“The richness of silver is immortal. It doesn’t die.” This phrase was often uttered by silversmith Antonio Pineda, who died last December at the age of 90. From his studio in the mountain village of Taxco, in Mexico’s state of Guerrero, Pineda created silver work that has became known around the world for its elegant, handmade precision. In his tableware and necklaces, he fused religious and pre-Columbian imagery with modernist cool. His jewelry is renowned for gracefully curving to the contours of the human body. Much of his work is on display in a new show at the Museum of International Folk Art called Silver Seduction: The Art of Mexican
Modernist Antonio Pineda. The show includes silversmith works he created between the 1930s and 1970s, including necklaces, bracelets, hollowware, and tableware. The Museum of International Folk Art (706 Camino Lejo, Museum Hill, 476-1200) opens its exhibition on Sunday, June 6, with a reception from 1 to 4 p.m. Entry is by museum admission. A preview with wine, food, and music takes place from 6 to 8:30 p.m. on Saturday, June 5. Tickets are $50 and are available from the Lensic Performing Arts Center, 211 W. San Francisco St.; call 988-1234. The show runs through January 2, 2011.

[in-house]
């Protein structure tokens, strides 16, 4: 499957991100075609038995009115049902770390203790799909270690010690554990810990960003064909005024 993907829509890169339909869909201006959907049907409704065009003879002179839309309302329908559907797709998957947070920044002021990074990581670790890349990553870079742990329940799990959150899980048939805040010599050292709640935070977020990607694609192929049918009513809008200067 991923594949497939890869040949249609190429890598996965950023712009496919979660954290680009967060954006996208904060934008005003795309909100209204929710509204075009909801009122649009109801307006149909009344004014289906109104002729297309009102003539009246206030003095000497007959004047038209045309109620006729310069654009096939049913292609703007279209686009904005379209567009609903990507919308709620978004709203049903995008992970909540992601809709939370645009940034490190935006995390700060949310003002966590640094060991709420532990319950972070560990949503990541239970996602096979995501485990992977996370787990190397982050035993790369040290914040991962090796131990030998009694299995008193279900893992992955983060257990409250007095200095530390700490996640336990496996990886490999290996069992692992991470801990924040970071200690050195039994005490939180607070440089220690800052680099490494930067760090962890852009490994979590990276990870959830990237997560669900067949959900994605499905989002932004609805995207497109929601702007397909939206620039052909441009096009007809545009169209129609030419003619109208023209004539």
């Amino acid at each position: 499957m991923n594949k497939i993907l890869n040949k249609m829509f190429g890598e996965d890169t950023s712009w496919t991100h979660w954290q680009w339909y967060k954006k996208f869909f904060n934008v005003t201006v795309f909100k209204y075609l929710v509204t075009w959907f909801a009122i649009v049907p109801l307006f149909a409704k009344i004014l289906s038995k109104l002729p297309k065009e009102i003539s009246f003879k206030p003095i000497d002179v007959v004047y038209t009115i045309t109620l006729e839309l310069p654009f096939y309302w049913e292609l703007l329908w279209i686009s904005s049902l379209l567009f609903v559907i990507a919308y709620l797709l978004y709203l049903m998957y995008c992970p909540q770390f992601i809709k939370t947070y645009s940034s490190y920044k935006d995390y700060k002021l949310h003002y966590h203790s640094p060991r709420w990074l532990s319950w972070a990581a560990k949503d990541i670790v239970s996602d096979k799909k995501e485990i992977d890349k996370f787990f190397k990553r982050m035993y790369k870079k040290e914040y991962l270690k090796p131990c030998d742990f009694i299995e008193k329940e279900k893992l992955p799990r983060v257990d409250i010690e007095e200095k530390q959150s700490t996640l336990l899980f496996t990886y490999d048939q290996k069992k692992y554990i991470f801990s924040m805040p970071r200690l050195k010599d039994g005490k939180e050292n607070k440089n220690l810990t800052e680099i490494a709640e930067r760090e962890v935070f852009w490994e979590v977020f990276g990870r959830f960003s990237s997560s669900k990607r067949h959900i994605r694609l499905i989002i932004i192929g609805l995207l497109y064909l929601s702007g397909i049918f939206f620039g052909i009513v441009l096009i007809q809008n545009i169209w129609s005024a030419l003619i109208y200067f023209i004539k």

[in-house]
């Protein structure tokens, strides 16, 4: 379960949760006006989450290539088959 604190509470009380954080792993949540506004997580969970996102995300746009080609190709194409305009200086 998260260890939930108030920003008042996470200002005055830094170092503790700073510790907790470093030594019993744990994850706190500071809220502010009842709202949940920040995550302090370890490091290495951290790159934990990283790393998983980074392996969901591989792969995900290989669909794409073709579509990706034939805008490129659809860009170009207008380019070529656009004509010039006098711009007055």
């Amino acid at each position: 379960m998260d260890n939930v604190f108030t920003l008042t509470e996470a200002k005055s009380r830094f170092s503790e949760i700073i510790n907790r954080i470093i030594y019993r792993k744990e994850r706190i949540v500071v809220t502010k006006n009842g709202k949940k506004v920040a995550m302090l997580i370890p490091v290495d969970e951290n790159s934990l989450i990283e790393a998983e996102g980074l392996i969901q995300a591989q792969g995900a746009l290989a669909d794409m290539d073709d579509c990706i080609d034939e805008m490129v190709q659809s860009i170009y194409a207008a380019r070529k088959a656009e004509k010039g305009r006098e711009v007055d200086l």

Twisted silver cuff by Antonio Pineda